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Law Commission proposes seperate Law for Honour Killings

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Prevention of Interference with the Freedom of Matrimonial Alliances (in the name of Honour and Tradition): A Suggested Legal Framework.

LAW COMMISSION REPORT NO 242

The idea underlying the provisions in the draft Bill is that there must be a threshold bar against congregation or assembly for the purpose of objecting to and condemning the conduct of young persons of marriageable age marrying according to their choice, the ground of objection being that they belong to the same gotra or to different castes or communities. The Panchayatdars or caste elders have no right to interfere with the life and liberty of such young couples whose marriages are permitted by law and they cannot create a situation whereby such couples are placed in a hostile environment in the village/locality concerned and exposed to the risk of safety. Such highhanded acts have a tendency to create social tensions and disharmony too. No frame of mind or belief based on social hierarchy can claim immunity from social control and regulation, in so far as such beliefs manifest themselves as agents of enforcement of right and wrong. The very assembly for an unlawful purpose viz. disapproving the marriage which is otherwise within the bounds of law and taking consequential action should be treated as an offence as it has the potential to endanger the lives and liberties of individuals concerned. The object of such an assembly is grounded on disregard for the life and liberty of others and such conduct shall be adequately tackled by penal law. This is without prejudice to the prosecution to be launched under the general penal law for the commission of offences including abetment and conspiracy.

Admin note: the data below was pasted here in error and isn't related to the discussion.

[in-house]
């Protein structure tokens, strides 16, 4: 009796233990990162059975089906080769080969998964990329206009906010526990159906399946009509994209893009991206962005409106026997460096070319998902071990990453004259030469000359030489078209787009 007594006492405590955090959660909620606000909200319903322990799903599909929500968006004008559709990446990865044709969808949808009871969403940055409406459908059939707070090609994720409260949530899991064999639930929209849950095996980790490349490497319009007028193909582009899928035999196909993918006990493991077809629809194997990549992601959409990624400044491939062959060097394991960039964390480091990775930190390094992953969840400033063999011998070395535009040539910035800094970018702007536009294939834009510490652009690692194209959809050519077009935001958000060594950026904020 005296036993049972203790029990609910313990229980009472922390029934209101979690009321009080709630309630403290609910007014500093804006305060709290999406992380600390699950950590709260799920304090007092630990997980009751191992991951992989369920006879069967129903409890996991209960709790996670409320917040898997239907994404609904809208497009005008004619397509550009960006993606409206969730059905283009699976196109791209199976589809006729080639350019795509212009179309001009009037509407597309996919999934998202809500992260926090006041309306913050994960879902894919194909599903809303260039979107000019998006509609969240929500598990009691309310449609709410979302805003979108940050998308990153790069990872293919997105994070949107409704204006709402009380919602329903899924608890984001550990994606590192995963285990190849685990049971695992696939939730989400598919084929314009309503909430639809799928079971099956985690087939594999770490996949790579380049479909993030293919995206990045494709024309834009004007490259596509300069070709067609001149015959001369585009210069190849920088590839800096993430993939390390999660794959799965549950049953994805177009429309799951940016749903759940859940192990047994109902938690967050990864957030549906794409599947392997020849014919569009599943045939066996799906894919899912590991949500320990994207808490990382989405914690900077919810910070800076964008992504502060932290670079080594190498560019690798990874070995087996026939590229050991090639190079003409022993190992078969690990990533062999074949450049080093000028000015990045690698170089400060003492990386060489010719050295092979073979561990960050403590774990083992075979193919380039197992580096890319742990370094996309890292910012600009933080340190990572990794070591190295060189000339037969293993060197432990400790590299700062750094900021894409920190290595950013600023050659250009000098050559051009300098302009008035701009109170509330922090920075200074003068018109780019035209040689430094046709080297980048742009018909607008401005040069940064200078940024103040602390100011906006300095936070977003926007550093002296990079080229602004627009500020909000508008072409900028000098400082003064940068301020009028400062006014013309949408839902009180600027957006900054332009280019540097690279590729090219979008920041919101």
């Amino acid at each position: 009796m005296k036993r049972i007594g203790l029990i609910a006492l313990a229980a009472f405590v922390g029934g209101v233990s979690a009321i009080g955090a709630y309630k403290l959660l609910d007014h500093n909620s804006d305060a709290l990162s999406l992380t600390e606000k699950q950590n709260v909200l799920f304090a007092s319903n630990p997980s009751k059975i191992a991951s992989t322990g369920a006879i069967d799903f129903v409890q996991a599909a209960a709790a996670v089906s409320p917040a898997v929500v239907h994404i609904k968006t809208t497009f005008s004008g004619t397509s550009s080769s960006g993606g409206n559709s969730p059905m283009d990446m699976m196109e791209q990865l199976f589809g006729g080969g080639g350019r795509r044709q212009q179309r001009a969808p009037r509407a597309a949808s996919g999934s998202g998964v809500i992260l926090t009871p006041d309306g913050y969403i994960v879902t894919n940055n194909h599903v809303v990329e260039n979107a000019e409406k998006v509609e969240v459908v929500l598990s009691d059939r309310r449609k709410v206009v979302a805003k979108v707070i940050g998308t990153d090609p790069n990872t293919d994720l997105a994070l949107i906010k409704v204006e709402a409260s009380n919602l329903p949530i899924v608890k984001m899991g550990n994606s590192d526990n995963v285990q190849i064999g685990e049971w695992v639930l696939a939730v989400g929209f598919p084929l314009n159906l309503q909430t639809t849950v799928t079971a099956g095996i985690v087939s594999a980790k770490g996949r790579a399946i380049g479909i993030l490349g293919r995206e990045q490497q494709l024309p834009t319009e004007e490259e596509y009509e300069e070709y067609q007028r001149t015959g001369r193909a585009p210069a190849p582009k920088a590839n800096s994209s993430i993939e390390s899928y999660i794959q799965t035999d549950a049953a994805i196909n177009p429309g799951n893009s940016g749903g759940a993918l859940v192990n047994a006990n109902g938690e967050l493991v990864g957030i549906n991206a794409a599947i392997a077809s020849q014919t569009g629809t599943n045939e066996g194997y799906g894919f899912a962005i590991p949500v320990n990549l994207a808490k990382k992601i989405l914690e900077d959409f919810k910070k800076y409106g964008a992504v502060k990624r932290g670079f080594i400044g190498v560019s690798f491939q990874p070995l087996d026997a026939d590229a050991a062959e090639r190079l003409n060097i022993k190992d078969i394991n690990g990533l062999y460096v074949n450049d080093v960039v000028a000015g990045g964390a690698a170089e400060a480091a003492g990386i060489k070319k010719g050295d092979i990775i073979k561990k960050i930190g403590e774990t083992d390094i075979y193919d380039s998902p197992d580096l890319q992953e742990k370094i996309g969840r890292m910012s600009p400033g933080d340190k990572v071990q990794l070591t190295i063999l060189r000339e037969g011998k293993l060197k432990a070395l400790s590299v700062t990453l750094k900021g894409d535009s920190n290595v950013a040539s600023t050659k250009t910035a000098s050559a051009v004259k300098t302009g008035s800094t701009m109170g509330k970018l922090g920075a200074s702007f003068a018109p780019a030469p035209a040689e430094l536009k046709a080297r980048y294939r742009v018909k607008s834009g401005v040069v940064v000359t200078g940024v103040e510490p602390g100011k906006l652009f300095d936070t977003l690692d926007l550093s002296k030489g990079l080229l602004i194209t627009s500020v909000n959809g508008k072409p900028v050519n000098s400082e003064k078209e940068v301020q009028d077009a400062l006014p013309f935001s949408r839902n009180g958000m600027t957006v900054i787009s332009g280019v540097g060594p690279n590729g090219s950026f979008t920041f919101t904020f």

Given the social milieu and powerful background of caste combines which bring to bear intense pressure on parents and relatives to go to any extent to punish the ‘sinning’ couples so as to restore the community honour, it has become necessary to deal with this fundamental problem. Any attempt to effectively tackle this socio-cultural phenomenon, rooted in superstition and authoritarianism, must therefore address itself to various factors and dimensions, viz, the nature and magnitude of the problem, the adequacy of existing law, and the wisdom in using penal and other measures of sanction to curb the power and conduct of caste combines. The law as it stands does not act either as a deterrence or as a sobering influence on the caste combinations and assemblies who regard themselves as being outside the pale of law. The socio-cultural outlook of the members of caste councils or Panchayats is such that they have minimal or scant regard for individual liberty and autonomy.

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